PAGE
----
London Hearts Supporters Club

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Scene: The Offices of the SFA.

On the wall are pictures of Ernie Walker and Matt Busby.

David Taylor is sitting in a plush leather arm chair, studying a sheaf of legal documentation. He gets up, looks at the pictures, and turns Busby’s picture to the wall. There is a knock on the door. Taylor moves back to his seat, assumes what he thinks is his most louche, languid pose. It may be a journalist, or someone even more important.
David Taylor  
Come In!  
  ENTER Andy Davis.
Taylor visibly wilts: he smiles, showing his expensively-acquired dentistry, but as the moments pass, the ends of his mouth droop until the smile has become a grimace
Do come in Davis. I wasn’t expecting you quite so soon, but now is as good a time as any.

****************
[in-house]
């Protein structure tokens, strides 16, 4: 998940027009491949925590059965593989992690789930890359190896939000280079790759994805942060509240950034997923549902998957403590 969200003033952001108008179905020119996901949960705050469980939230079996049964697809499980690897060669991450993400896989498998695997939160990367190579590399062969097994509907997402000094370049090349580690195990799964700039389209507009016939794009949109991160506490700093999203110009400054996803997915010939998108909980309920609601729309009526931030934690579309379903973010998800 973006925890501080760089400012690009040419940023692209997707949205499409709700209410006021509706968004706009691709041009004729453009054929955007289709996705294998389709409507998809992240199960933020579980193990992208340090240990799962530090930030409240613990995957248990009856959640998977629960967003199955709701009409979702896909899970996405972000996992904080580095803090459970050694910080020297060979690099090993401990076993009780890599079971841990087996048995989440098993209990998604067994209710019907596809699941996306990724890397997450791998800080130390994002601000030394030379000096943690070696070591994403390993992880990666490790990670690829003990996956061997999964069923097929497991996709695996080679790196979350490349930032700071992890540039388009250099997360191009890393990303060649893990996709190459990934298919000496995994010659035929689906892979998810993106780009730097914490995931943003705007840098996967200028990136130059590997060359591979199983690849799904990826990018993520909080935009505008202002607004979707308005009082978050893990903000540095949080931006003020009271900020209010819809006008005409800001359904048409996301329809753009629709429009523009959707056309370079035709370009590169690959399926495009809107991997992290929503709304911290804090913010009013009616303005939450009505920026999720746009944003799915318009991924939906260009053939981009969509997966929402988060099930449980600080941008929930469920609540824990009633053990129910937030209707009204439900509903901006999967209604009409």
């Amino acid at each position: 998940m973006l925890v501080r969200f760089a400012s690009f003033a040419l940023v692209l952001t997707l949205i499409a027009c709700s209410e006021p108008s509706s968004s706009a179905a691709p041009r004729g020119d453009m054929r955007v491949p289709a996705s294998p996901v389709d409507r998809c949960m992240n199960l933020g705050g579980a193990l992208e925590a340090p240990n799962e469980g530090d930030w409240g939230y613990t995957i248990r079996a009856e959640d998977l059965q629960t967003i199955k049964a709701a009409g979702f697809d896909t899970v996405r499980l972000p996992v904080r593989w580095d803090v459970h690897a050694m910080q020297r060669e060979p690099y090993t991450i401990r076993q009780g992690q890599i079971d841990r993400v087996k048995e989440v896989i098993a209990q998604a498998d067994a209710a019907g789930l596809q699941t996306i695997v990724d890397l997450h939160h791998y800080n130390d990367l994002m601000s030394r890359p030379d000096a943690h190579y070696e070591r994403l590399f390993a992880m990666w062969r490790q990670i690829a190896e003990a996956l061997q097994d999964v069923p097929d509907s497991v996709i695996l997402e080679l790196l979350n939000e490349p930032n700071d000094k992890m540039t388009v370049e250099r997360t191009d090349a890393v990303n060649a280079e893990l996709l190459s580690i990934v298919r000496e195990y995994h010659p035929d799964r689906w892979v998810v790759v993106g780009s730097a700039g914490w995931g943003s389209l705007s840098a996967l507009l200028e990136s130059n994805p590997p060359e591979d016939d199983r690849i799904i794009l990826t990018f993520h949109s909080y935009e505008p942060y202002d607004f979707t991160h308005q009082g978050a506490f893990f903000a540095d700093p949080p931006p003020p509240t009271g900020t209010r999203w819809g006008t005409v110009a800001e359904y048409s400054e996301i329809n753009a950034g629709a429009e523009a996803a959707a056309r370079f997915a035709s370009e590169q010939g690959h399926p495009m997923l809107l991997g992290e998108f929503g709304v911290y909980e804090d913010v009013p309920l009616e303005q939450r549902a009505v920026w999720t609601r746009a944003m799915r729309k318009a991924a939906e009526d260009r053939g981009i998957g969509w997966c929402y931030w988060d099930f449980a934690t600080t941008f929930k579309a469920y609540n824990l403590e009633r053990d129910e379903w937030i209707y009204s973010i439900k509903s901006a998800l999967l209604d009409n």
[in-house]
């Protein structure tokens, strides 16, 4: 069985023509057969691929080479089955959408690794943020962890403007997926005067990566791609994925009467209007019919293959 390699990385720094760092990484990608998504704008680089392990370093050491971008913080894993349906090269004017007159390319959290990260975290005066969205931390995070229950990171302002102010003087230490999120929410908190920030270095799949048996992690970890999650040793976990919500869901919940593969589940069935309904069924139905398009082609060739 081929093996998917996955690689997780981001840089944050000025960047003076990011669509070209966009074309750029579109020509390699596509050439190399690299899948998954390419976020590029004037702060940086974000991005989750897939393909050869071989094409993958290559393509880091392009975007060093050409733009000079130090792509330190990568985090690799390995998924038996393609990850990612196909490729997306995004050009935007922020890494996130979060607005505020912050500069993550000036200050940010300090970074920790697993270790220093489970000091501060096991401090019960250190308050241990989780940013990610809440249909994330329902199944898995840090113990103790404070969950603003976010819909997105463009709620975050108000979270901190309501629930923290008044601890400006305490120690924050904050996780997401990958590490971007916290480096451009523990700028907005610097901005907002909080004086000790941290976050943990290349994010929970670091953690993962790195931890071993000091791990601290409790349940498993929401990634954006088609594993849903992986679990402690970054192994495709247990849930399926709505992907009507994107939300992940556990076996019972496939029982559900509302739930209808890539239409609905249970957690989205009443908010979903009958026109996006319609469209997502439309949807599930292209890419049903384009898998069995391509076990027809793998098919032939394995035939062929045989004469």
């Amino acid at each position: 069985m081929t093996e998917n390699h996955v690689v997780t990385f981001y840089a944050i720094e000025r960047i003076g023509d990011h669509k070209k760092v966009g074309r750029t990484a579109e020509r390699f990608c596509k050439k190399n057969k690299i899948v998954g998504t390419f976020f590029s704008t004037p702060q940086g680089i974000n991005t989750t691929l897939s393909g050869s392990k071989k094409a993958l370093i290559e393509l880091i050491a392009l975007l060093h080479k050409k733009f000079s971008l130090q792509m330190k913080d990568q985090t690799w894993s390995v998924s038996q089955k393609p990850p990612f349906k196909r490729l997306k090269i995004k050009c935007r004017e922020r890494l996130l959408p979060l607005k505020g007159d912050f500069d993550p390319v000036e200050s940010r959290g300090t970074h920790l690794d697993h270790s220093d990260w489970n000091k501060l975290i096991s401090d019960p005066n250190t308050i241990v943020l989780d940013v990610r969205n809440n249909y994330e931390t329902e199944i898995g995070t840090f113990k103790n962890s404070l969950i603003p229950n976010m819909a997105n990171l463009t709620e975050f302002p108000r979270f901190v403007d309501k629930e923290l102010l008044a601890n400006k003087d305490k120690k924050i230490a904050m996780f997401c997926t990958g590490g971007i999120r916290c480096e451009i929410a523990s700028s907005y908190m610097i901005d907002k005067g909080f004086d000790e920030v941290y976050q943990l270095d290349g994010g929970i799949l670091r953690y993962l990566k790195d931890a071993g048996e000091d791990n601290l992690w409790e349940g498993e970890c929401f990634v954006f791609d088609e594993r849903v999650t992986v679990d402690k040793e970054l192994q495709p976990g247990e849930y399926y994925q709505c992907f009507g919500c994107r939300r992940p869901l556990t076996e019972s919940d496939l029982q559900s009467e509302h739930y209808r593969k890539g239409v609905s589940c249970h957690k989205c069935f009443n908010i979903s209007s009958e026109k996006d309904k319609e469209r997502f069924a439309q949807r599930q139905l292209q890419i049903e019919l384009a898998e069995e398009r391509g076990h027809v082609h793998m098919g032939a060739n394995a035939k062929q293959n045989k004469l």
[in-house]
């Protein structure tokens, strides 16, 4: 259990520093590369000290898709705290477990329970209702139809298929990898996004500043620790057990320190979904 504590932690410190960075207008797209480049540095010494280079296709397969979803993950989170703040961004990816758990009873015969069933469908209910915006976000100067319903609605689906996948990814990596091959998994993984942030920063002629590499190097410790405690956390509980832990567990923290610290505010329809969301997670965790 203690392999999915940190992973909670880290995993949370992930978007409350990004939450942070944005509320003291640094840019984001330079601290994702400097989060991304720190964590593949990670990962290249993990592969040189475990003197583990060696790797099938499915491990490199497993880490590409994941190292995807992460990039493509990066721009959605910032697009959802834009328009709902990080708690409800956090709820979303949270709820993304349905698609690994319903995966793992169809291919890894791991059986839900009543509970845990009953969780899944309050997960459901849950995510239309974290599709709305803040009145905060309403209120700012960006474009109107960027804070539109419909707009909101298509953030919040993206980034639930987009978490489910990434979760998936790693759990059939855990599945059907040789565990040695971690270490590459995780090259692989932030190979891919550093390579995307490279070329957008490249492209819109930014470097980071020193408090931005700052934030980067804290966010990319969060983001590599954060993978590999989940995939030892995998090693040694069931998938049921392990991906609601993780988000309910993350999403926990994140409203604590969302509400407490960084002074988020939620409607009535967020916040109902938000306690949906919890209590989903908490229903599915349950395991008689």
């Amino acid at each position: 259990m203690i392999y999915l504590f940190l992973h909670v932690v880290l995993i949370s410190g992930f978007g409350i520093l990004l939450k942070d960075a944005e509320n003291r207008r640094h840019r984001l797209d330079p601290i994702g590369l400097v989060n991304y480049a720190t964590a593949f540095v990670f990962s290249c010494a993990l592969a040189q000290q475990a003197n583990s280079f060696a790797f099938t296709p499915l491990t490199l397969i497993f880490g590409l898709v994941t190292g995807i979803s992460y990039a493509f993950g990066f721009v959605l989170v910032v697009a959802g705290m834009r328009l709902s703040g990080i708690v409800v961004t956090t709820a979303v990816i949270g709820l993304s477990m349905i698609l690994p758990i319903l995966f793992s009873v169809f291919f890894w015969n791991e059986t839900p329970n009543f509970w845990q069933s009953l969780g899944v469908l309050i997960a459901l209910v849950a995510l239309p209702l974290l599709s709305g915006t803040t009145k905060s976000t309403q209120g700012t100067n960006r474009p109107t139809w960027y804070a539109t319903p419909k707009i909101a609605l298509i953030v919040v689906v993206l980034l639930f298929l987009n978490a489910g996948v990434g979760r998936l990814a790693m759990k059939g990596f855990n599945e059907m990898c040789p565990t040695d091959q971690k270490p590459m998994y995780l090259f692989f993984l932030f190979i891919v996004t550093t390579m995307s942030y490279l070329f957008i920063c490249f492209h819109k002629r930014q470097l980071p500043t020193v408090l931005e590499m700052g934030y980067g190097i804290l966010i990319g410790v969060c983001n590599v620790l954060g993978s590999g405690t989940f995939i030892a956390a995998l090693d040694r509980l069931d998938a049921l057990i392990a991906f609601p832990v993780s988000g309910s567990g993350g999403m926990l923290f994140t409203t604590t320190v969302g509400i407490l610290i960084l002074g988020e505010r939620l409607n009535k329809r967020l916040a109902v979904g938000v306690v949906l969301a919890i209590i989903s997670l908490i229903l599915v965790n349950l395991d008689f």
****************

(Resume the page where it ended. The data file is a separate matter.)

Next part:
Oh thank you sir. Thank you very much sir.
Sit down Davis.  
  Oh I’d rather stand if that’s all right with you sir.
Alright Davis, relax. You understand why you’re here. We’ve taken a bit of flak over what happened the other night over in the East, and we just need to make sure of the facts before issuing any press statement, you understand?  
  Oh yes sir. Get our stories straight sir, I perfectly understand. Synchronise watches and all that.
Well, no Davis, we just want to hear YOUR story. Exactly what happened when the ball was crossed in.  
  Oh that’s easy sir. The ball came in, the boy in blue rose like an eagle and was just about to power the ball into the net off his fair handsome napper when the ugly one in maroon hit him over the heid with an iron bar. Stonewall penalty.

An iron bar, you say?
  Oh yes sir. Unmistakable so it was.
(another pause)

You saw Miller of Hearts hit Kyrgiakos of Rangers with an iron bar? You’re sure?
  Well, come to think of it….
  It could have been aluminium. I mean, iron’s bloody heavy, ye ken. It would be impossible for him to carry an iron bar around with him. Must have been one of those lighter alloys, maybe the sort of thing they make those modern tennis rackets out of. Still vicious, mind. The laddie didnae stand a chance.